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Mary Ups Her Data Point Count on Laser Capture Microdissection Samples with Wes

"We collect samples from laser microdissection and were using our entire sample on just one regular Western blot. With Wes, we can do multiple assays with one sample collection."

- Mary Howell, Laboratory Coordinator, Department of Internal Medicine, East Tennessee State University

Mary Howell

Making the link between diabetes and exercise

Mary is the laboratory coordinator for Dr. Charles Stuart's lab in the department of Internal Medicine at East Tennessee State University's Quillen College of Medicine. The Stuart lab studies the effects of exercise training on diabetes by looking at vastus lateralis skeletal muscle biopsies for various changes in fiber composition.

One data point per sample

The Stuart lab uses laser capture microdissection (LCM) to isolate homogeneous samples of different myosin heavy and light chain fiber types. It takes more than a whole day to stain and collect samples in front of the laser. Each capture gives them 20 µL of sample, just enough for one data point using traditional Western blot. And if there were any unexpected snags with the sample collection or Western blot, Mary would end up with no data at all sending her back to the LCM to collect more sample.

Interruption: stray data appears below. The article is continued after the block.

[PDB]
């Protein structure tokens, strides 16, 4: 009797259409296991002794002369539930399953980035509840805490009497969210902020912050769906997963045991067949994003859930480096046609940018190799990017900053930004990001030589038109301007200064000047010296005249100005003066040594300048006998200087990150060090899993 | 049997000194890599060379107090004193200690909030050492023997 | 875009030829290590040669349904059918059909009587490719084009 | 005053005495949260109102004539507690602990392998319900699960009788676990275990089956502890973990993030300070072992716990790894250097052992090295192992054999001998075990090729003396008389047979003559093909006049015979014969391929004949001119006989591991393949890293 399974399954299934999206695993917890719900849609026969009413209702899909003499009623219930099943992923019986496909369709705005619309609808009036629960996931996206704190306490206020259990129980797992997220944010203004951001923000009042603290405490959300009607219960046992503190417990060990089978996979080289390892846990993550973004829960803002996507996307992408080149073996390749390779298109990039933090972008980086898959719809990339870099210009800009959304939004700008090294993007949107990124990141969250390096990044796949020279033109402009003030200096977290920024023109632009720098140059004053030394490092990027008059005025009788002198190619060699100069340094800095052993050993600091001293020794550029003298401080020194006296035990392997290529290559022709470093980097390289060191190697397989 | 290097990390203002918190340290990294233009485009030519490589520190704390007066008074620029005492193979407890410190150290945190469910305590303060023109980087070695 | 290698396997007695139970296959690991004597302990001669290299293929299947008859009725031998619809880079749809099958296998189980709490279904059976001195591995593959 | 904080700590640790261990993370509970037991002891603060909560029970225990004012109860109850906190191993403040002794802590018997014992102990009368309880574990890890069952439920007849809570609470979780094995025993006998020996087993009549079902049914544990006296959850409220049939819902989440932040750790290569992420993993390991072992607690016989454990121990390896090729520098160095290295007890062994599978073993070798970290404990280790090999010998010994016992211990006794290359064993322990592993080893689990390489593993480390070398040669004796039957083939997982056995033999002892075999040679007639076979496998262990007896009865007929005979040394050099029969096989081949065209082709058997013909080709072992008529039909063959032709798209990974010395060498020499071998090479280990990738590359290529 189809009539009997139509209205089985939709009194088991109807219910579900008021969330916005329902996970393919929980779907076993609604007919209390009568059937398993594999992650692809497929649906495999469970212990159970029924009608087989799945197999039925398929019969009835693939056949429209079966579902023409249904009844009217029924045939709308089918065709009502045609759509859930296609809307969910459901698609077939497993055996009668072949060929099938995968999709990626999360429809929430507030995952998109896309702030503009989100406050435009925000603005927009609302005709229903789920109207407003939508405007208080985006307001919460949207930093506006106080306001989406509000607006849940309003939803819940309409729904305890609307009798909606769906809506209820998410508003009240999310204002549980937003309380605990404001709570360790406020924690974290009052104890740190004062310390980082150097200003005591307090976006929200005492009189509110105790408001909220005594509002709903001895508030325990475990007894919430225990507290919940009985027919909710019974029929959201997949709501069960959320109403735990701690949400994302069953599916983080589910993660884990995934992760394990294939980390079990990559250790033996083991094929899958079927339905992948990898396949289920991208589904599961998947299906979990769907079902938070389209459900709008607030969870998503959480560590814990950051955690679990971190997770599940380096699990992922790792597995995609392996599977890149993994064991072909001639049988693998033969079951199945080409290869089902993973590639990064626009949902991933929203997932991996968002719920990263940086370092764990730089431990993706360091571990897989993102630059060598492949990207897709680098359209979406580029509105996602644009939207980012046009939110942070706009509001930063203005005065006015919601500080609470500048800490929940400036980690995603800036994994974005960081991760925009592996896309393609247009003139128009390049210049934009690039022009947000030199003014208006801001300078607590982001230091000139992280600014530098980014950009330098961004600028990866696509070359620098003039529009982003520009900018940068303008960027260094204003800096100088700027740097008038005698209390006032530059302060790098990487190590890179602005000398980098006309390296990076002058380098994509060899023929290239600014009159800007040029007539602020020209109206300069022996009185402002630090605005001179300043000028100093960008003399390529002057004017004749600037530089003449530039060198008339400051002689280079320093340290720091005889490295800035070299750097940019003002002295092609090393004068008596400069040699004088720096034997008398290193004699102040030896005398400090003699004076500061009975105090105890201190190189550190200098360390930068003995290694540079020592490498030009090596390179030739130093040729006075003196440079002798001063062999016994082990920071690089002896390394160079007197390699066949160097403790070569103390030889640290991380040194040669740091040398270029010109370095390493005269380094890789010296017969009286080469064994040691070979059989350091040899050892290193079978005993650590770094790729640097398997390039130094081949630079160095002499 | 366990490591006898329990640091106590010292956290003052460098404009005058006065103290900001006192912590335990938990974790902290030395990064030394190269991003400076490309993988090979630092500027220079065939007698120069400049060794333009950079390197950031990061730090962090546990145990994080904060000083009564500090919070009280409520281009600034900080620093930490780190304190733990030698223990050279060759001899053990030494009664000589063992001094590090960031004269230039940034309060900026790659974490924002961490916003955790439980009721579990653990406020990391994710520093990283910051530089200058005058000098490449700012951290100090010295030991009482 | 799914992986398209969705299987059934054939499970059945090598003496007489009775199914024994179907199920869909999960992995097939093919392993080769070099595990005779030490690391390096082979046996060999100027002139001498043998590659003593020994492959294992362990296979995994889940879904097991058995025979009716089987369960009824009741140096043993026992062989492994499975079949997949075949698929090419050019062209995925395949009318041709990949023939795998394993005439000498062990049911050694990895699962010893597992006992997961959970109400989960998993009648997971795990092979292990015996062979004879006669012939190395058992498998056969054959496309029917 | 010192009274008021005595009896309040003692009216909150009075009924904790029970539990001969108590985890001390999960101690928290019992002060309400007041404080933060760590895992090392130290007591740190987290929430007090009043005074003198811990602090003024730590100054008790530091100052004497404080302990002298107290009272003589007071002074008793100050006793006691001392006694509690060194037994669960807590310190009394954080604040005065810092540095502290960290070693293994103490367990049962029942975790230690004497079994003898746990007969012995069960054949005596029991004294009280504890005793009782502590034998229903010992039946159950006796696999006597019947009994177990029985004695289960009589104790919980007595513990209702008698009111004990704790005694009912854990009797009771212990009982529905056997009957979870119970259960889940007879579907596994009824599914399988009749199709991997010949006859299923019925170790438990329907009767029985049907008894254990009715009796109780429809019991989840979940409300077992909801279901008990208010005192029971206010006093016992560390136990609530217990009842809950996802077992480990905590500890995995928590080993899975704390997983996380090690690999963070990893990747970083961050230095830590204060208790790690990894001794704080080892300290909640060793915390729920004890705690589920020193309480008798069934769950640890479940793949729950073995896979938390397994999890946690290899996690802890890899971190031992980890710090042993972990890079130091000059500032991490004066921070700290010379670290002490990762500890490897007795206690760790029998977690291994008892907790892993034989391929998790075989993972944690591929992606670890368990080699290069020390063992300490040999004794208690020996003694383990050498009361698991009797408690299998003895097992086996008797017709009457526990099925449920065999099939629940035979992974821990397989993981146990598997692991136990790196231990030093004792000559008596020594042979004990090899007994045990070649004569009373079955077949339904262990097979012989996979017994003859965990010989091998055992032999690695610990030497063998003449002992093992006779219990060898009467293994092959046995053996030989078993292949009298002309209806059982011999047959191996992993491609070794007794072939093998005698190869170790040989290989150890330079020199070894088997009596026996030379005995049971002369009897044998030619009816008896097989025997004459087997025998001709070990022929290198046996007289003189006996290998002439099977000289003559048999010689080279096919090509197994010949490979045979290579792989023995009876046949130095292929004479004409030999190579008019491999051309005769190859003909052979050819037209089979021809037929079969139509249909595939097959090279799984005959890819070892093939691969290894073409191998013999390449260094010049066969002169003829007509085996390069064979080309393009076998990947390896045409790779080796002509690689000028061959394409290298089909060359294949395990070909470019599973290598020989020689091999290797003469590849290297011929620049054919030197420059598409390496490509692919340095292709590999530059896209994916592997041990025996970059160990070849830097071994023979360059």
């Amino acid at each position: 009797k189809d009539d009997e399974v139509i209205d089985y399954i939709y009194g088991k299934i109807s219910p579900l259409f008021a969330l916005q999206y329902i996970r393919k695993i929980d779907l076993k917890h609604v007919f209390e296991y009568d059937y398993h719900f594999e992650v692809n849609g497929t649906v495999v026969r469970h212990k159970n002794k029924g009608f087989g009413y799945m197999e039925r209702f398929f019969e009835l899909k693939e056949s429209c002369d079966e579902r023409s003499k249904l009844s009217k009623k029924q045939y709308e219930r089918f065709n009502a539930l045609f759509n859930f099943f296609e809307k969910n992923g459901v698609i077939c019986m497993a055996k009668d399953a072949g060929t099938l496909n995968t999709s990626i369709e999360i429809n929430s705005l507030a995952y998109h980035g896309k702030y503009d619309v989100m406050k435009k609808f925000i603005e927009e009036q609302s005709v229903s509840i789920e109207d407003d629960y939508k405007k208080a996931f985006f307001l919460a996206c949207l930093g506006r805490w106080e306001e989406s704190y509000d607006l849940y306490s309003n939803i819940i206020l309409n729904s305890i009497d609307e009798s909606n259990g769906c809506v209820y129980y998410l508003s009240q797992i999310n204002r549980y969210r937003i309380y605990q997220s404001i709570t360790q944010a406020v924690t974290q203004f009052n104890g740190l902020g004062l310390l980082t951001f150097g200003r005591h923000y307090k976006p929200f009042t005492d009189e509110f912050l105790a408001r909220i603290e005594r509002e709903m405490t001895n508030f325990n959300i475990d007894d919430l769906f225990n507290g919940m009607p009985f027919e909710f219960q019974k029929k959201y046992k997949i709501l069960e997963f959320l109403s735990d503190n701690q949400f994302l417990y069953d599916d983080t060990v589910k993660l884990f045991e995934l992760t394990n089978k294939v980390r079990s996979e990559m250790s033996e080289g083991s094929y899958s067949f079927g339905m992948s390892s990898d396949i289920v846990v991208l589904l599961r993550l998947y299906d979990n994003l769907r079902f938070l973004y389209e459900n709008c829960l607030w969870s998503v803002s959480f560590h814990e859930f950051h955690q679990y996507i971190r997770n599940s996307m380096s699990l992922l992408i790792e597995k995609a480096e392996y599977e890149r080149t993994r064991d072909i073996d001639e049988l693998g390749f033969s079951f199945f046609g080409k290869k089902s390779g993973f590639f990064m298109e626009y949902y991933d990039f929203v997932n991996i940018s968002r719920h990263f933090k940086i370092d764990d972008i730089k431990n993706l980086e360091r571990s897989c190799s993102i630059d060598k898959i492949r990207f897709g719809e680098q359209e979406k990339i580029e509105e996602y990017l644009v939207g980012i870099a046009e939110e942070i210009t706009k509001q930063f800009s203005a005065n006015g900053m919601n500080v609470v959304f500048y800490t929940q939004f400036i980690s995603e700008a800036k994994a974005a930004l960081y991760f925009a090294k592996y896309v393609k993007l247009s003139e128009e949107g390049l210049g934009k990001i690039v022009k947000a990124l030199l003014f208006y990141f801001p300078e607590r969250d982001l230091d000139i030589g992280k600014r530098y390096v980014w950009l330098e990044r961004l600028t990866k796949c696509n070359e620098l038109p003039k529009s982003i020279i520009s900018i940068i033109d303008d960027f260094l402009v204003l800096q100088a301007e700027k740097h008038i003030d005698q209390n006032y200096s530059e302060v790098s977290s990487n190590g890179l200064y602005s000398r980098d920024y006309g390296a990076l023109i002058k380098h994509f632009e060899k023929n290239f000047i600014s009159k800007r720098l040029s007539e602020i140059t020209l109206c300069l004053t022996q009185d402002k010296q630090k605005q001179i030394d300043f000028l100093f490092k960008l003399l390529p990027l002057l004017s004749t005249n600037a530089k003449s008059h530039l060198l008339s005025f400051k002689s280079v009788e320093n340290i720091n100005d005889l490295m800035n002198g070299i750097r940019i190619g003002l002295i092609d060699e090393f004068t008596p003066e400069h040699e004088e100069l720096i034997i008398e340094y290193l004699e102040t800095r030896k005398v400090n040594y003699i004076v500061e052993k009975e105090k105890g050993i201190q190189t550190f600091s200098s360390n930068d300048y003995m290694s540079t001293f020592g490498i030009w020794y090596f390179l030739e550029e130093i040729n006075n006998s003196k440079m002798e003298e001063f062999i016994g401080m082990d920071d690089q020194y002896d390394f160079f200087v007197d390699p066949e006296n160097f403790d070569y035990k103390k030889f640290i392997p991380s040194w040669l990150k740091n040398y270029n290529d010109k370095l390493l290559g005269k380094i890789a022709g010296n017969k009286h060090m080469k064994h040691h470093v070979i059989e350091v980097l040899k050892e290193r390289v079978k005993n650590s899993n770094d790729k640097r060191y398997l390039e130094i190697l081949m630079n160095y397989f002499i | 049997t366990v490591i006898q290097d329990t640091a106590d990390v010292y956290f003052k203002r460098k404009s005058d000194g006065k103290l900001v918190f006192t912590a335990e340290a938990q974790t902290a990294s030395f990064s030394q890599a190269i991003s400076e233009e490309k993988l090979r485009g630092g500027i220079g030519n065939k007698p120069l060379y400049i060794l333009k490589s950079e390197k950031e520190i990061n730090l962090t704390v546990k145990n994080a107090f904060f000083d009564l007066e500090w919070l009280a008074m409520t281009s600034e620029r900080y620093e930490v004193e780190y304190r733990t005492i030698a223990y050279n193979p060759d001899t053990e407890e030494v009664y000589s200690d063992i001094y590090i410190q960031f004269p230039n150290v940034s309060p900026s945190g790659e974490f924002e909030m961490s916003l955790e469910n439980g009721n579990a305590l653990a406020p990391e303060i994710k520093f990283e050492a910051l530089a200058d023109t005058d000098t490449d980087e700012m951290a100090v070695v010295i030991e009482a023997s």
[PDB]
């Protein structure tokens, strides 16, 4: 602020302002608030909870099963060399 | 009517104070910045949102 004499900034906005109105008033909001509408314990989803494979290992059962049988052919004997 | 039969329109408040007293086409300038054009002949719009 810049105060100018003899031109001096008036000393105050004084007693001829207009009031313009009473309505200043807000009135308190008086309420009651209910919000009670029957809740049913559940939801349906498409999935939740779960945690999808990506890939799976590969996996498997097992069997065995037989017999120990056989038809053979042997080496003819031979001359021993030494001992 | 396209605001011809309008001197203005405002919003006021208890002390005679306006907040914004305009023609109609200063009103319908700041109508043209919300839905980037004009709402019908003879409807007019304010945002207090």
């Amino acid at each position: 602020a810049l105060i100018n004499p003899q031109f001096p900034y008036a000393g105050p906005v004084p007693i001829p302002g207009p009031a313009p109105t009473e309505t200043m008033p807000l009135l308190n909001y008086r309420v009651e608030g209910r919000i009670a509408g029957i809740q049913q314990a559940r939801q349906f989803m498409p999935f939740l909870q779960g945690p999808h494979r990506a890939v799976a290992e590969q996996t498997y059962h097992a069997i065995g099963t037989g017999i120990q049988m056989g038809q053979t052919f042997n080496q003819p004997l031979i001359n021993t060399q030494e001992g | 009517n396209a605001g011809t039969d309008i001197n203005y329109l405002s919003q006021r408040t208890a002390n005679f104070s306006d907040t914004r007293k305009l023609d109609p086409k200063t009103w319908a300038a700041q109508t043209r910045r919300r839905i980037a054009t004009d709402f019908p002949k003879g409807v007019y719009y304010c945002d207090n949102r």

Upping the data count

Mary used Wes's small sample size and sensitivity to up her efficiency. Now she gets multiple data points for each LCM sample and only needs 1-2 µL of sample to measure her proteins. And that's using Wes's default assay! Because she's able to get anywhere from five to 10 data points for every LCM sample, she's spending less time in front of the LCM. The reliability Wes gives her also means more successful experiments when probing for her protein of interest.

Figure 1.  Detecting myosin heavy chain 7 (MHC7) with 1, 2, and 3 µL of LCM sample.

Savings that double-up

Mary's work is ongoing, but she really feels less time on the LCM and more data points from one sample translates to major time and cost savings for the Stuart lab. And not being in front of the LCM so much means more time for what Mary loves to do—travel!

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